On Thursday I ignored the article NPR published calling Food Babe an alarmist because I didn’t want to draw attention to it (still refusing to link to it). Yesterday I spent most of the day watching my private Facebook groups of green/holistic/real food bloggers argue over whether the attack on the food movement by NPR was warranted, if it damaged us all in our efforts to raise awareness of the issues with our food system, and whether Vani should really be allowed free speech like the rest of us. OK, so I made that last part up, but kind of not really. Because whether we like her message or not, whether we agree with the way she says it or not, I don’t think we can argue that she has a place at the table (so to speak), just like any of us with a blog.

If you aren’t familiar with Food Babe, go ahead and look her up. She’s so huge I don’t even have to link to her. Do I read her blog? No, not regularly. Mostly because I am orthorexic, and if I read too much about the tiny details of chemicals in everything I start starving myself. But here’s the thing: most people are not like me. In fact, most people are the opposite. The majority of Americans eat the food they find in the middle of the supermarket, the Standard American Diet, which (aside from being woefully nutritionally deficient) is full of so many chemicals, additives, preservatives, and overall fake-ness that our bodies don’t even know how to function properly. What’s worse is that most people actually feel like they are eating healthfully because our government requires pretty much no labeling or explanation of what is really inside our food when it comes to GMOs, synthetic chemicals, and ingredients that are banned in the UK and other industrialized countries.

Food Babe’s value is that she uses the sensational-type headlines that Americans consuming mass media find intriguing. “You Won’t Believe What’s In Your Yogurt – And It’s Not On The Label!” , “If You’ve Ever Eaten Pizza Before, This Will Blow Your Mind (Maybe Literally)“. Are they the kind of blog post titles you’d find on my blog? No. But they work for her and they draw attention to her message. She also has the guts to go after the big corporations and she’s had some very impressive wins – getting Kraft to remove the artificial orange from their macaroni & cheese, alerting us to the yoga mat ingredient in Subway buns, telling us all that the Starbucks Pumpkin Spice Latte is deadly.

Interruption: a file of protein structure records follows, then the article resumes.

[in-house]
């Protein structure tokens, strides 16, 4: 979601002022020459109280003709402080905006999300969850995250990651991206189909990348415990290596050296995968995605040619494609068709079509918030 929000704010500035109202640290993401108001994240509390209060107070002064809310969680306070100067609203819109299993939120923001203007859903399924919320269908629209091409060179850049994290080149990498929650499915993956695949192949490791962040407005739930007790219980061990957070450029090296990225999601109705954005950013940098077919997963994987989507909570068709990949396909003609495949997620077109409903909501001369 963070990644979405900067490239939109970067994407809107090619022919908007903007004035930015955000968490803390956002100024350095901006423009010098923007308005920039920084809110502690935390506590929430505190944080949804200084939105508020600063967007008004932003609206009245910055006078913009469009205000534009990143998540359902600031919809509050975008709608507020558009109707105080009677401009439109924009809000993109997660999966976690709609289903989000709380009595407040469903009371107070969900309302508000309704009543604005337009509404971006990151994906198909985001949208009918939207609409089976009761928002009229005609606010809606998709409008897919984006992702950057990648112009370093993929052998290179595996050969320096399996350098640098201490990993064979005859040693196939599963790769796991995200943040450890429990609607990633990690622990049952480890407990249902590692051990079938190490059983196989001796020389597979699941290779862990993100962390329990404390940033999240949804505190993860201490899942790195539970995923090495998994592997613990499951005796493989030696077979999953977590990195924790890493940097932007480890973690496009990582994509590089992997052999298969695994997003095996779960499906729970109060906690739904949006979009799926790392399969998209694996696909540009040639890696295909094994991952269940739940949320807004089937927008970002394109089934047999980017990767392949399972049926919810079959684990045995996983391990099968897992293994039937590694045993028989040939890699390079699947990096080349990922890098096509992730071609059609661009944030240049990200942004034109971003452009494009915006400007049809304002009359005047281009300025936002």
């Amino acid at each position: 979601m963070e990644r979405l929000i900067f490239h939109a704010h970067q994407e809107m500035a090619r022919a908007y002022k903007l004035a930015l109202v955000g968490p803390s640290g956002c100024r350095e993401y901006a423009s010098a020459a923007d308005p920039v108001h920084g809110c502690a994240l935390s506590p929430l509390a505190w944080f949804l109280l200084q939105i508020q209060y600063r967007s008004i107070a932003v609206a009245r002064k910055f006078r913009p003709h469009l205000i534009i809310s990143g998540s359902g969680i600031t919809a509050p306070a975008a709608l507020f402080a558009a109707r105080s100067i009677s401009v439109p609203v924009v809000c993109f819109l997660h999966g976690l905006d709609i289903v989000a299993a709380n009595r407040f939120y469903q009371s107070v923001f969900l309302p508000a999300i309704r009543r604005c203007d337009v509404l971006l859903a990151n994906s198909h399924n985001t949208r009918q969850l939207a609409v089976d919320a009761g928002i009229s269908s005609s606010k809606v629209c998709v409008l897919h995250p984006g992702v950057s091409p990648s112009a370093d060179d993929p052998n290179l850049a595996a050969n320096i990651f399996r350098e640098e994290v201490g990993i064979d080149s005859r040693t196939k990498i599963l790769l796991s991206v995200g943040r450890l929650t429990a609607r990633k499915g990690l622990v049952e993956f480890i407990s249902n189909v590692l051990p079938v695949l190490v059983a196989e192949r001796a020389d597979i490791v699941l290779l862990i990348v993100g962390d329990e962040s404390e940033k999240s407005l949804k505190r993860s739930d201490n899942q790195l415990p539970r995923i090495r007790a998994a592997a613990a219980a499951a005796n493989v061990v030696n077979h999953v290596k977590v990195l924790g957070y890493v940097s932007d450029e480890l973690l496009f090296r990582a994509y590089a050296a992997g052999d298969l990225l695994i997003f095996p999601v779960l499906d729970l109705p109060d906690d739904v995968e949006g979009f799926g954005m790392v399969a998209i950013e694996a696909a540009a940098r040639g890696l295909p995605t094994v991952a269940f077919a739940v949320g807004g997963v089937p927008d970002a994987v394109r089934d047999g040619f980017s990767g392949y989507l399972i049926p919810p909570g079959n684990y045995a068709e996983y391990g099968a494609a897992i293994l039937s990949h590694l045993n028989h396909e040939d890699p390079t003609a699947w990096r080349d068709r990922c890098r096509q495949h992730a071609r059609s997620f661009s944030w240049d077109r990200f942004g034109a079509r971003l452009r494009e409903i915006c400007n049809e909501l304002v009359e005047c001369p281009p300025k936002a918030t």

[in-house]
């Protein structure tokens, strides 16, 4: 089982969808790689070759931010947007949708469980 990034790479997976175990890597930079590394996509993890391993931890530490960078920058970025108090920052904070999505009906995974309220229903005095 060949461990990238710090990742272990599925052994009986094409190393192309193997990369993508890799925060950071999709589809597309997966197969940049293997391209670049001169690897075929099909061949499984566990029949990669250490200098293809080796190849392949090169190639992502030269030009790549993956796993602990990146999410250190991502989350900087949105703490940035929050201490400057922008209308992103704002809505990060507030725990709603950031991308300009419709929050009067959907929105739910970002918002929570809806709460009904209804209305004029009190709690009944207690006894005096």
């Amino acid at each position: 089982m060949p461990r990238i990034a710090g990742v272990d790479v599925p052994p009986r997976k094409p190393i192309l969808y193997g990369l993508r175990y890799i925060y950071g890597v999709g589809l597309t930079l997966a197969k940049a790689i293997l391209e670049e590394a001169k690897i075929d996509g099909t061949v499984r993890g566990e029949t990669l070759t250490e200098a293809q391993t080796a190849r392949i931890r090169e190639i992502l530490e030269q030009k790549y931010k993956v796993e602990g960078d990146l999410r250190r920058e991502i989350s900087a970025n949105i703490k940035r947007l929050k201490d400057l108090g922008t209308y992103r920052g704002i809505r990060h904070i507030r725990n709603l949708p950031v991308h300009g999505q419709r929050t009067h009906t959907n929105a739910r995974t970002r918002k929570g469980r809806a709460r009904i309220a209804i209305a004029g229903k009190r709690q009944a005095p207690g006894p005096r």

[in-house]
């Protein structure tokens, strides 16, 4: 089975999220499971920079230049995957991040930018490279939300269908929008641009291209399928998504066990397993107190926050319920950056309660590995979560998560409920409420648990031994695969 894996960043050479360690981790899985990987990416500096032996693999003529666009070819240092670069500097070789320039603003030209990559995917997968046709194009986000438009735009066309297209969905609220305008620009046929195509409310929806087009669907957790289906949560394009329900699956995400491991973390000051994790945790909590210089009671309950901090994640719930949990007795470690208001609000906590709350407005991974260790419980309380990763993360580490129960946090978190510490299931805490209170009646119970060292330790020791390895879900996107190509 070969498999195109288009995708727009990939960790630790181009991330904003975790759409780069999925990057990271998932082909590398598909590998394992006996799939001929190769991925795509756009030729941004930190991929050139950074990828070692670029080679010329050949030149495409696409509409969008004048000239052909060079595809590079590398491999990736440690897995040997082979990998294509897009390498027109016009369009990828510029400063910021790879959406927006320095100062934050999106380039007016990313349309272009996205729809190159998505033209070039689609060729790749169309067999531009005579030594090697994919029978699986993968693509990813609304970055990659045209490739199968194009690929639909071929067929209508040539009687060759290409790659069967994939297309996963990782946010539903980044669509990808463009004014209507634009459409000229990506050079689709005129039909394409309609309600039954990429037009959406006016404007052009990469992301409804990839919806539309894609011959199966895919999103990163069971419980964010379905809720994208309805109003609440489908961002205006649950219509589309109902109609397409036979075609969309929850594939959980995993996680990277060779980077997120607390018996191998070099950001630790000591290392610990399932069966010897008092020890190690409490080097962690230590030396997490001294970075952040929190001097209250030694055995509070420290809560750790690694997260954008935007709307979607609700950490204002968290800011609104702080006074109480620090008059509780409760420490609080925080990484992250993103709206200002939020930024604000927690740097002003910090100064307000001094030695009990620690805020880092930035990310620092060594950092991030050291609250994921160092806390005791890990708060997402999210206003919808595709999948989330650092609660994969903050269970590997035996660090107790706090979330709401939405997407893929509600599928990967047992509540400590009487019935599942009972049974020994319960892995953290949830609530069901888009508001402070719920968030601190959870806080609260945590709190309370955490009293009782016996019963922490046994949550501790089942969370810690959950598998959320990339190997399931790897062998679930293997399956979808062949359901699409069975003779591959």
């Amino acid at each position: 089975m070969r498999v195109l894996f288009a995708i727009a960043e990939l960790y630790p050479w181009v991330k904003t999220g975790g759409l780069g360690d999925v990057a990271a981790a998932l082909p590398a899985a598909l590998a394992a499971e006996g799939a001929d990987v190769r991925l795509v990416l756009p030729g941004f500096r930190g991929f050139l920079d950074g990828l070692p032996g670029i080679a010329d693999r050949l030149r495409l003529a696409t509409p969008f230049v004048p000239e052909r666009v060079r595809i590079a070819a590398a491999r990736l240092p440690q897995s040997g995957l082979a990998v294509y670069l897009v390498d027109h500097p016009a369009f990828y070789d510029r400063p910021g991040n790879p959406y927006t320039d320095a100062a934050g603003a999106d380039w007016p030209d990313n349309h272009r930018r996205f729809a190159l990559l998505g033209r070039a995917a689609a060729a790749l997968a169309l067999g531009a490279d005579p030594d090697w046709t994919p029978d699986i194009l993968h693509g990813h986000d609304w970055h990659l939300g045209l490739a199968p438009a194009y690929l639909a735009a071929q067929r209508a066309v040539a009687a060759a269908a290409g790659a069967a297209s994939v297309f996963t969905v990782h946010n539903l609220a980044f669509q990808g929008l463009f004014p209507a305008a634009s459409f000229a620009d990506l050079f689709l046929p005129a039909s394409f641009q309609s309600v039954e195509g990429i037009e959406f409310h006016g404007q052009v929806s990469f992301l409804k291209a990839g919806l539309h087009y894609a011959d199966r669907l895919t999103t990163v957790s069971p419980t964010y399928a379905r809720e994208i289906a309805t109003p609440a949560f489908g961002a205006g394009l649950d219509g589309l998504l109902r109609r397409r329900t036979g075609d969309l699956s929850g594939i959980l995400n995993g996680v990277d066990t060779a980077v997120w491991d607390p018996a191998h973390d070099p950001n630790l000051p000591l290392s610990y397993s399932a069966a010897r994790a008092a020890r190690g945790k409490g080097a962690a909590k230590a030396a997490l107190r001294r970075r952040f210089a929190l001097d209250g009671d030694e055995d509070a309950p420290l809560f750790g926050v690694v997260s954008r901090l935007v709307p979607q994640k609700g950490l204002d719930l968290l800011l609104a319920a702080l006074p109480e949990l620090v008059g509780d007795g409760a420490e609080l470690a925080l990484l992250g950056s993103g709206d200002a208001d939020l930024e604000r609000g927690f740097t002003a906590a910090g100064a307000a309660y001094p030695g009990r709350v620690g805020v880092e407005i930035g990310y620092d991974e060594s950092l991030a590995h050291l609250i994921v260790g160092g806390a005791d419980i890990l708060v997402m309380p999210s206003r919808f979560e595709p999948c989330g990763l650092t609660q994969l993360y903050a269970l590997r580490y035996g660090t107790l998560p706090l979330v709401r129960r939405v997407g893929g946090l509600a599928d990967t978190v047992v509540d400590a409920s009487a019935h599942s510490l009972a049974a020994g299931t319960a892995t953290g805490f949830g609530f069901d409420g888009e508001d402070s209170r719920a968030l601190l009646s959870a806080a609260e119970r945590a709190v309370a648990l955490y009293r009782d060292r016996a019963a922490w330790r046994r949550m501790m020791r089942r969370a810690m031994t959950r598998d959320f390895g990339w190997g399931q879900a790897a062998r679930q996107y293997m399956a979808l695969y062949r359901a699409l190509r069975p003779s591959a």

OK, so it’s actually things like that last one that get us into trouble.

Does the Pumpkin Spice Latte have bad ingredients in it? Yes. Should we be putting that crap in our stomaches? Not really. But will one latte really kill us? No. No, it won’t. But…

Here’s the thing: those nasty chemicals like the ones in the Starbucks latte might be small in the latte, but they are in EVERYTHING we consume. Those little tiny bits of chemicals in your coffee creamer, in your sandwich bun, added to your lunch meat, in your salad dressing, in that artificially-colored yogurt with aspartame that you had for a snack, the eggs McDonald’s sells that have 17 ingredients (look it up) — it’s the accumulation of those chemicals that is the issue. And that is what Vani has spent the past several years exposing, one at a time. She is there to teach those who aren’t aware to start thinking about what they are eating, to ask “why?”. I think she has a place. She is good at what she does, and she is drawing our attention to very important issues.

Obviously, my technique in encouraging consciously living and eating is different than hers, but I also don’t grab the kind of attention she does from the mainstream public. I think that a lot of you were probably already on your way to making better choices when you found this blog. She writes the kind of headlines that reach people who aren’t seeking ways to change, and causes them to consider something for the first time.

I am a little disappointed in NPR. We’ve been members of our local NPR station the entire time we’ve been married, and my husband was a member for years before we were married. We will continue to support our local NPR station. It was unsettling to see that there was only one side represented in this article, with heavy quoting from a pro-GMO group but not representation from anti-GMO groups at all.